Researchers split on whether it slowed disease progression in trial
WEDNESDAY, Sept. 23 (HealthDay News) -- A study to see whether a new drug can stop the progression of Parkinson's disease has produced results that have drawn sharply differing reactions from neurologists.
The drug, rasagiline (Azilect), was approved in 2006 by the U.S. Food and Drug Administration on the basis of studies showing that it reduced Parkinson's symptoms such as trembling and slowed motion. The new study, reported in the Sept. 24 issue of the New England Journal of Medicine, was designed to determine whether the drug also acts on the underlying nerve deterioration that causes the disease.
"In our heart, what we are hoping for is neuroprotection," said study author Dr. C. Warren Olanow, a professor of neurology and neuroscience at Mount Sinai School of Medicine, in New York City.
To distinguish the effect on symptoms from the hoped-for effect on the underlying disease, "we used a totally new study design, to see if it is disease-modifying," Olanow explained.
The study enlisted 1,176 people with previously untreated Parkinson's disease who were seen at medical centers around the world. At the start, half took daily doses of either 1 milligram or 2 milligrams of rasagiline for 36 weeks, while the other half took a placebo. After that, all the participants took either 1 milligram or 2 milligrams of rasagiline for another 36 weeks.
A complex system to measure the treatment effects showed an apparent improvement in the participants who took the 1-milligram doses but not in those taking the 2-milligram doses.
"It did something to affect the course of the disease," Olanow said. "We don't know why, but we are entitled to speculate."
His speculation is based on a detailed study of the 25 percent of participants who showed the greatest benefit. "What I think is right is that the higher dose had a greater effect on symptoms than the lower dose, so that masked our ability to detect its effect on disease progression," Olanow said. "We thought that this floor effect was why we couldn't see a difference."
Olanow was enthusiastic about the results. "This doesn't prove unequivocally that it [rasagiline] is neuroprotective, but there is no other rational explanation for the results," he said. "This is good news for Parkinson's patients."
Asked if he would prescribe the drug for that reason, Olanow said, "Yes, I would personally prescribe it."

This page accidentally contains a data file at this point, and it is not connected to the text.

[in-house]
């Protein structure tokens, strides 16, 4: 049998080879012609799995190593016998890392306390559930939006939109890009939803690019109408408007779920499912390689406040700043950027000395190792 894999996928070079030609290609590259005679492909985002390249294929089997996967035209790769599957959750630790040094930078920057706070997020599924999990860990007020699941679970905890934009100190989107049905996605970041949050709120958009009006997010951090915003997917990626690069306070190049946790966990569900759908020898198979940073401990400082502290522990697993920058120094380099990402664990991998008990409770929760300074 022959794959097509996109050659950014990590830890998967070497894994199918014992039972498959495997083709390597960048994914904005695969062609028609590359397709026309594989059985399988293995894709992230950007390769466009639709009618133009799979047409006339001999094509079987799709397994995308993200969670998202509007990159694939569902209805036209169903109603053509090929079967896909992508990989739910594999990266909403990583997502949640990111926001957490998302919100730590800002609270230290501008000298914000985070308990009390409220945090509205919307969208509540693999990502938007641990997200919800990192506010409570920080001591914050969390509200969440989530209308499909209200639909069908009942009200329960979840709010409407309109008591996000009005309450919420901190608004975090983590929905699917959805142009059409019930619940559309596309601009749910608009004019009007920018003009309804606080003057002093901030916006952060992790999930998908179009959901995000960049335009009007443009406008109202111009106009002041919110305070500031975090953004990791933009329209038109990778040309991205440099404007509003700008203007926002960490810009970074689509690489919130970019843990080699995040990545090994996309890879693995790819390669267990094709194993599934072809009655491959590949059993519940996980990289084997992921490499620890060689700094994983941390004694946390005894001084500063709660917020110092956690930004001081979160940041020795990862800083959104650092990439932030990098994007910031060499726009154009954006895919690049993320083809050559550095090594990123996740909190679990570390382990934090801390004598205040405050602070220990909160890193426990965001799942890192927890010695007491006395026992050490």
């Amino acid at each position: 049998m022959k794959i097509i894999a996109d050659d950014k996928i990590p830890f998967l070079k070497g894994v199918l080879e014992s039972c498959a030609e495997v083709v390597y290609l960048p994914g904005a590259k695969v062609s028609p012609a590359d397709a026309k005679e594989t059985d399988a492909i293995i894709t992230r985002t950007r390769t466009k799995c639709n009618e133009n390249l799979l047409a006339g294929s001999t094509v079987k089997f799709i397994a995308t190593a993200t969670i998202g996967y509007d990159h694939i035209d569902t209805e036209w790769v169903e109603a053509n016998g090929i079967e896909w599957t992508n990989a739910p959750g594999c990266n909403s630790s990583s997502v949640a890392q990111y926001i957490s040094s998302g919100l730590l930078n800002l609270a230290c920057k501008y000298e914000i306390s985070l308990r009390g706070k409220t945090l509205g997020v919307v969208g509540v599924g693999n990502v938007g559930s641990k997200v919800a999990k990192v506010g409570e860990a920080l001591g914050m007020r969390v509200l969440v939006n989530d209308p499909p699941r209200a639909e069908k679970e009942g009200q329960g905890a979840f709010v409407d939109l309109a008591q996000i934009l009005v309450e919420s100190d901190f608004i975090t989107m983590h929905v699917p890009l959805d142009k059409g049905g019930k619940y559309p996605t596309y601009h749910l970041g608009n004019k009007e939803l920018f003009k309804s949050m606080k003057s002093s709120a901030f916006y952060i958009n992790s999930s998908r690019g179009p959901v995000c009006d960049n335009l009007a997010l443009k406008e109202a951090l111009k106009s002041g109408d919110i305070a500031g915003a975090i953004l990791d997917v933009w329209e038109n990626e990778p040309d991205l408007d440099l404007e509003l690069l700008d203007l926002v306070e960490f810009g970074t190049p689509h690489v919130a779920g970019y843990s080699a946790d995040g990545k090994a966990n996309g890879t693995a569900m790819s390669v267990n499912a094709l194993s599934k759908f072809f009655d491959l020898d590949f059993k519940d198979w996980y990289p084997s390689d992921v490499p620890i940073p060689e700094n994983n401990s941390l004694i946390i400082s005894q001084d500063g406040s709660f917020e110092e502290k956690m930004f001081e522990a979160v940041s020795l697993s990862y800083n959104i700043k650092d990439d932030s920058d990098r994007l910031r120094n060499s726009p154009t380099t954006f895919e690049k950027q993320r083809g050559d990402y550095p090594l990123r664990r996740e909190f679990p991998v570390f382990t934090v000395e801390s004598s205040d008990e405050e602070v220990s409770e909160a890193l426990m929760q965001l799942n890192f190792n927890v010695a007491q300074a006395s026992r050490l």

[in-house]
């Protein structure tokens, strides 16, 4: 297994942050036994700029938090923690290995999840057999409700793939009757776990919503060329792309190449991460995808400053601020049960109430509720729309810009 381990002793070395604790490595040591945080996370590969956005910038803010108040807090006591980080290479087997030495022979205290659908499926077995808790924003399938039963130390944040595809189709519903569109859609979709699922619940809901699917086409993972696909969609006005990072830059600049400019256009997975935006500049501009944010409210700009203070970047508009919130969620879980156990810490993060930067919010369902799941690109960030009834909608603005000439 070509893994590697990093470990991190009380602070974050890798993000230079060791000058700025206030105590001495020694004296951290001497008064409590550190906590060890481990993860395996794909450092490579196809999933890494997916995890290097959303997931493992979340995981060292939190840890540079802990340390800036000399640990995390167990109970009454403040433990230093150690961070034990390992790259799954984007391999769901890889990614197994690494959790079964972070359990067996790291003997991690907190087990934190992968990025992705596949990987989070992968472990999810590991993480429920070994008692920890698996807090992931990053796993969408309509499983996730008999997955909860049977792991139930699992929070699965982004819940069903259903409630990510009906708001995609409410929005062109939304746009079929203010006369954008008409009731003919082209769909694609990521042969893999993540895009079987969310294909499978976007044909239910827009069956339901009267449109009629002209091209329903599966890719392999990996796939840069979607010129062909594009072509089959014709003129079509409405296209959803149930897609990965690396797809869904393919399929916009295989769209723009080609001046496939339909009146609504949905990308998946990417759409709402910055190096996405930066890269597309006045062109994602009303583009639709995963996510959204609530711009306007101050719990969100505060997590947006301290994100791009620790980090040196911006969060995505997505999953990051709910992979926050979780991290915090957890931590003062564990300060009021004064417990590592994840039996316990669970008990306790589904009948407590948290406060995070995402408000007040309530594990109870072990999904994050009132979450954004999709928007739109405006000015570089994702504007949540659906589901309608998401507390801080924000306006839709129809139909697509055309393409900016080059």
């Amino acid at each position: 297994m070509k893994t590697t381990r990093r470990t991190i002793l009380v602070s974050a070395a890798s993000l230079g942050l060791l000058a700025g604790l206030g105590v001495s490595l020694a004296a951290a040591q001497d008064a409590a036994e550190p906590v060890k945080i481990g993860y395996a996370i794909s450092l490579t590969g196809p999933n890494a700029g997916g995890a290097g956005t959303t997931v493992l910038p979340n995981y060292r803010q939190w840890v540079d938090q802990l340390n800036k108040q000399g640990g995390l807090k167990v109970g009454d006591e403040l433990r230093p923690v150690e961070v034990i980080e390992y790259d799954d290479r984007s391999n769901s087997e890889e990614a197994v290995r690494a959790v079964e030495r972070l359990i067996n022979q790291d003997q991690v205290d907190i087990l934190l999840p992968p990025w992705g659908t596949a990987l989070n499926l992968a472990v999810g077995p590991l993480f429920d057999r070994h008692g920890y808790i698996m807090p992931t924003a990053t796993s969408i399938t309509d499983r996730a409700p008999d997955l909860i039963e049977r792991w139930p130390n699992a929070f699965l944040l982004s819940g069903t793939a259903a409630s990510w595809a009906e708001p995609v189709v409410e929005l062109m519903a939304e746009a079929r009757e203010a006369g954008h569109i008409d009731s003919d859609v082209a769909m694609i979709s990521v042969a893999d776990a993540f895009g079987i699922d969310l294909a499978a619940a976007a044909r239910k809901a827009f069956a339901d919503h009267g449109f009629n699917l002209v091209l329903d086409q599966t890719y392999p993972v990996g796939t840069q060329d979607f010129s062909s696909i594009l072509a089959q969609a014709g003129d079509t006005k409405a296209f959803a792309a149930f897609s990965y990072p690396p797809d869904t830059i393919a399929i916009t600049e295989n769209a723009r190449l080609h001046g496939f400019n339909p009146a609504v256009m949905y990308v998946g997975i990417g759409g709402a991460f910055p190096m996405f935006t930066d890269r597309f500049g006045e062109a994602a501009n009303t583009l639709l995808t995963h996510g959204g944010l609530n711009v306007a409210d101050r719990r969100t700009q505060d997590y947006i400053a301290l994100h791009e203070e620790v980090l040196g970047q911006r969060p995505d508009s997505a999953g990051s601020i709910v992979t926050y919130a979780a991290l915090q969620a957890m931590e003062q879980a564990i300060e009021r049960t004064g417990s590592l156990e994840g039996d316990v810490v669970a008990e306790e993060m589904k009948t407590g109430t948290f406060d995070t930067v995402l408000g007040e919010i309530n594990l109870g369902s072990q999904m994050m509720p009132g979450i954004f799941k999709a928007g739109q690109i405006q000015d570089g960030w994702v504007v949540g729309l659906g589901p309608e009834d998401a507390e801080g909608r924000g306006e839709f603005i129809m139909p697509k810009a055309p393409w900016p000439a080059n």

A much more skeptical response came from Dr. William J. Weiner, chair of neurology at the University of Maryland, who took part in the study.
"The authors were very careful in the paper not to indicate that they had shown neuroprotection," Weiner said. "The tone of the article itself is moderate."
The methods used to determine trial results need scrutiny, he said. "They used a lot of very fancy mathematical models, some of which had not been used before," Weiner said. "Most neurologists wouldn't understand the mathematical models they used. Research neurologists don't deal with equations about the slope of curves."
And the end results were not impressive, he maintained. "The difference reported in the study is less than two points on a scale that has 150 points," Weiner said.
The reason why the lower dose worked, and the higher one didn't? "It simply could be luck," he said.
While rasagiline can provide benefits in reducing symptoms of early Parkinson's disease, Weiner said he was worried that "patients will be given what I believe to be false hopes" by the new study.
"It has mild symptomatic effects, but I do not prescribe this drug for neuroprotection and this study doesn't convince me to do that," Weiner said.
Several of the study authors have received consulting or lecturing fees from pharmaceutical companies, including Teva, the maker of Azilect.
Learn about Parkinson's disease from the U.S. National Institute of Neurological Disorders and Stroke.
SOURCES: C. Warren Olanow, M.D., professor, neurology and neuroscience, Mount Sinai School of Medicine, New York City; William J. Weiner, M.D., professor and chair, neurology, University of Maryland, Baltimore; Sept. 24, 2009, New England Journal of Medicine
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